II.

The painful reality we live in is that, because of the Fall, we who are baptized into Christ are not only marked on our forehead and heart for redemption, but also with a target on our back. This is what St. Paul preached to the Christians at Iconium and Antioch. He taught them to continue steadfast in the faith, for, “through many tribulations we must enter the kingdom of God.”[3] You see, the devil hates you. This is why we suffer so many things. Ills of body and mind, broken relationships and lives, persecutions of various kinds – especially when we confess the pure Gospel of Christ against all false doctrine – these are all the result of the Fall into sin and the instigation of the devil.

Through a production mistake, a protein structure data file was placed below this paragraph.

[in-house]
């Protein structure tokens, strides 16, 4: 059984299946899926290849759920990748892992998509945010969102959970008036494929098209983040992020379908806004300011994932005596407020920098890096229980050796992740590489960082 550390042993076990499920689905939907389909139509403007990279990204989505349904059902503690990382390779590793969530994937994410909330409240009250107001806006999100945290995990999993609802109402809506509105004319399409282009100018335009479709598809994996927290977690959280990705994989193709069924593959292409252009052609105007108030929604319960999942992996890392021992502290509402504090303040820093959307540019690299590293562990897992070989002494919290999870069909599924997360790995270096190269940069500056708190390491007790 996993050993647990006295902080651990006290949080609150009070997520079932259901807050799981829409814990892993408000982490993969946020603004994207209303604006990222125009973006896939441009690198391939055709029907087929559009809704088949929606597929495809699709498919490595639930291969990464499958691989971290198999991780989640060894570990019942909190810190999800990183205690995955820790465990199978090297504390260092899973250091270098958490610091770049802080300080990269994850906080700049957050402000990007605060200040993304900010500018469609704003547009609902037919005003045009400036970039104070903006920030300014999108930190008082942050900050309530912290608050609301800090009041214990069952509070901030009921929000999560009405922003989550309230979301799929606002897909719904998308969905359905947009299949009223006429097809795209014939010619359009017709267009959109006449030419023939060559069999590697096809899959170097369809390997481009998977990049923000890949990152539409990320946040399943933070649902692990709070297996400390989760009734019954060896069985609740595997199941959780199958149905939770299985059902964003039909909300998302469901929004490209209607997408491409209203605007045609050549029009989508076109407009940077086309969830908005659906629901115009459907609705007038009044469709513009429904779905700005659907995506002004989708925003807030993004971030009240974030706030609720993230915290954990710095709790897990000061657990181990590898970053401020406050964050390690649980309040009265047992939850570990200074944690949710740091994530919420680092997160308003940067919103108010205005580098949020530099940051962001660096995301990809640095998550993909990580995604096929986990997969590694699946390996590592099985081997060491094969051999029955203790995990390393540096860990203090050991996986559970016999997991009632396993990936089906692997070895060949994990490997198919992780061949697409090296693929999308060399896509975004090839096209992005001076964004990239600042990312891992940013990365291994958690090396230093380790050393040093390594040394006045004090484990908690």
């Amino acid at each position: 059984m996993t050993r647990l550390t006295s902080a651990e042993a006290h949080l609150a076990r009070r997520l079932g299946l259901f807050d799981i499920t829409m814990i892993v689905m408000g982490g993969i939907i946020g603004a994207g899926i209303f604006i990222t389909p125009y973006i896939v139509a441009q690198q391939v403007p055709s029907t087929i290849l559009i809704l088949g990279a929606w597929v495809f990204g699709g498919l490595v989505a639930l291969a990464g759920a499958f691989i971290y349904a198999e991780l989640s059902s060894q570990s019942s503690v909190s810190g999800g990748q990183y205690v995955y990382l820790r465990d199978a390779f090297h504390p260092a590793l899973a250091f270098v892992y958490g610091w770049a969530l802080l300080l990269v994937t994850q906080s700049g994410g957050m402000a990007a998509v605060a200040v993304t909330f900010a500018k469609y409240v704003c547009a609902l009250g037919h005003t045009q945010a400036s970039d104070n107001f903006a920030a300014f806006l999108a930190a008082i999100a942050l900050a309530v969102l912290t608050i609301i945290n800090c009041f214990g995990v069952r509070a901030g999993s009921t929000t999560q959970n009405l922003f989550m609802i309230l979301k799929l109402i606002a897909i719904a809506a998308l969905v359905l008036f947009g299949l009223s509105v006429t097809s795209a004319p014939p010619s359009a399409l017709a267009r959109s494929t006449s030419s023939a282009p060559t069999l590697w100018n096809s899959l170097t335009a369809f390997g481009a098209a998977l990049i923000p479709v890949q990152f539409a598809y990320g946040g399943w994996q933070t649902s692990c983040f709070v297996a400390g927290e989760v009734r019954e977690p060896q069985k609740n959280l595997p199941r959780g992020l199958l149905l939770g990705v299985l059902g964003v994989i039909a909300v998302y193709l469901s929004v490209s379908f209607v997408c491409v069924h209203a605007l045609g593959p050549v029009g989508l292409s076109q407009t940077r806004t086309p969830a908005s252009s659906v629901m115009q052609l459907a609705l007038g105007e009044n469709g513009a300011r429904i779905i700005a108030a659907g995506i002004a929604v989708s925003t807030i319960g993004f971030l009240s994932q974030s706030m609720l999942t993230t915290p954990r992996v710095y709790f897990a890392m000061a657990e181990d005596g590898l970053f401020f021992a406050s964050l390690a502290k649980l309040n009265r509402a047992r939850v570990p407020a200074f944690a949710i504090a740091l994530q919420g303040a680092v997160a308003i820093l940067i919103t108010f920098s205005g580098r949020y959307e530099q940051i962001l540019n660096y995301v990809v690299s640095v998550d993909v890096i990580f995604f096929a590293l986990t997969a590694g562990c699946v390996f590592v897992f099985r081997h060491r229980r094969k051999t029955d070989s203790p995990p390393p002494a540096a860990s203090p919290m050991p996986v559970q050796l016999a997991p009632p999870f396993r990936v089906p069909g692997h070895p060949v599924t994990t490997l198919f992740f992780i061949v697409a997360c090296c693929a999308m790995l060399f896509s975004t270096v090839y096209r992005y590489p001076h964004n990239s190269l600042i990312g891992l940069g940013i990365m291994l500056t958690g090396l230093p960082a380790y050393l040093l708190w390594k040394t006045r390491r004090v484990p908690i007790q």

Jesus promised that in this world we will have tribulation. But, “take heart,” Jesus says. “I have overcome the world.”[4] When we look at our text from Revelation, and see those saints and the rest they’ve entered, where there is no suffering of any kind, and then we look at our lives, it’s easy to feel short-changed. We look at the pagans and atheists who prosper and cry out to God, when we will have what they (seemingly) have. When will we have eternal life and rest from our labors, when will we be free from the effects of sin? When we will come out of the great tribulation? Now. St. John wrote, “everyone who has been born of God overcomes the world. And this is the victory that has overcome the world—our faith. Who is it that overcomes the world except the one who believes that Jesus is the Son of God?”[5]